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MARCUS ANTONIUS PRIMUS

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Originally appearing in Volume V22, Page 342 of the 1911 Encyclopedia Britannica.
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MARCUS ANTONIUS PRIMUS, Roman general, was born at Tolosa in Gaul about A.D. 30-35. During the reign of Nero he was resident in Rome and a member of the senate, from which he was expelled for forgery in connexion with a will and was banished from the city. He was subsequently reinstated by Galba, and placed in command of the 7th legion in Pannonia. During the civil war he was one of Vespasian's strongest sup-porters. Advancing into Italy, he gained a decisive victory over the Vitellians at Bedriacum (or Betriacum) in October 69, and on the same day stormed and set fire to Cremona. He then crossed the Apennines, and made his way to Rome, into which he forced an entrance after considerable opposition. Vitellius was seized and put to death. For a few days Primus was virtually ruler of Rome, and the senate bestowed upon him the rank and insignia of a consul. But on the arrival of Licinius Mucianus he was not only obliged to surrender his authority, but was treated with such ignominy that he left Rome. Primus must have been alive during the reign of Domitian, since four epigrams of Martial are addressed to him. Tacitus describes him as brave in action, ready of speech, clever at bringing others into odium, powerful in times of civil war and rebellion, greedy, extravagant, in peace a bad citizen, in war an ally not to be despised. See Tacitus, Histories, ii., iii., iv.; Dio Cassius lxv. 9-21.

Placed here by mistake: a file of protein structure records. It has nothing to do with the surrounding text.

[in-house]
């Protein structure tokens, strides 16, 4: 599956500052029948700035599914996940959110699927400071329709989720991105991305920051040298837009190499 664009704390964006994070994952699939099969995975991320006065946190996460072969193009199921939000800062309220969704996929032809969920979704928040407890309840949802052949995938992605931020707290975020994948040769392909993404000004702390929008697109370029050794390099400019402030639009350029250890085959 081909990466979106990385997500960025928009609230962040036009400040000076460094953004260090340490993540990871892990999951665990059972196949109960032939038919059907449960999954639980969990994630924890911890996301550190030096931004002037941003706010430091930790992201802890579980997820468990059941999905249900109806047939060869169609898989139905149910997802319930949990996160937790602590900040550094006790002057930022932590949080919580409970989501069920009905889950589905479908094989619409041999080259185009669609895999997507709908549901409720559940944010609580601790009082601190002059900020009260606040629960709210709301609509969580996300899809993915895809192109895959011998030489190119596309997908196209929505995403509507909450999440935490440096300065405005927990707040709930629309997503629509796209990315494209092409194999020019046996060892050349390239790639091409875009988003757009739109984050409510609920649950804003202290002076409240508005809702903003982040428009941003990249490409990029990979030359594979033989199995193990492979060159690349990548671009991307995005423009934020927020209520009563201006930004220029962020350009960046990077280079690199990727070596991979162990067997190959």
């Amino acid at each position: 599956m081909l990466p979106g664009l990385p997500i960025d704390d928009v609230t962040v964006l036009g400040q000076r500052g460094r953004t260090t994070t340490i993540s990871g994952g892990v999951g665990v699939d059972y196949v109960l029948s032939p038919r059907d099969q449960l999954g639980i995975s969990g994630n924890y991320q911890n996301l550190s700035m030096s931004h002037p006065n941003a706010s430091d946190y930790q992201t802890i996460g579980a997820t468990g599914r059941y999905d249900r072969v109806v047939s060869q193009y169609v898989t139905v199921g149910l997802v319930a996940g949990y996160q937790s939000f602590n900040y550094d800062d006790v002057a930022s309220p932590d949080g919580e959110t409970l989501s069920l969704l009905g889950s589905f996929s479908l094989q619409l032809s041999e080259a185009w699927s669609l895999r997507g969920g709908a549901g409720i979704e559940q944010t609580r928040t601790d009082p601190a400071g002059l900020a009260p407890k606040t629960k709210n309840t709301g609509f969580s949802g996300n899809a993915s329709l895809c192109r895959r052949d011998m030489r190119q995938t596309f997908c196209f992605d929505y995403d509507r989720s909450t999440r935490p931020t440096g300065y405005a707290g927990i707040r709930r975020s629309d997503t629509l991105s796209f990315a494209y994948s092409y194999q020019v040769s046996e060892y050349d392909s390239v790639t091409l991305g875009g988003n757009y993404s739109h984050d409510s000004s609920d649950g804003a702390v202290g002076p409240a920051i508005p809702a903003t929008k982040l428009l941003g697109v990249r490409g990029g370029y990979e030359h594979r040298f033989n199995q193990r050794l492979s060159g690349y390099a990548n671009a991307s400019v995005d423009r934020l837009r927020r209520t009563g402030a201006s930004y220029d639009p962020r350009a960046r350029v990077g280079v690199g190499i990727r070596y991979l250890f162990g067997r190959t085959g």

End of Article: MARCUS ANTONIUS PRIMUS
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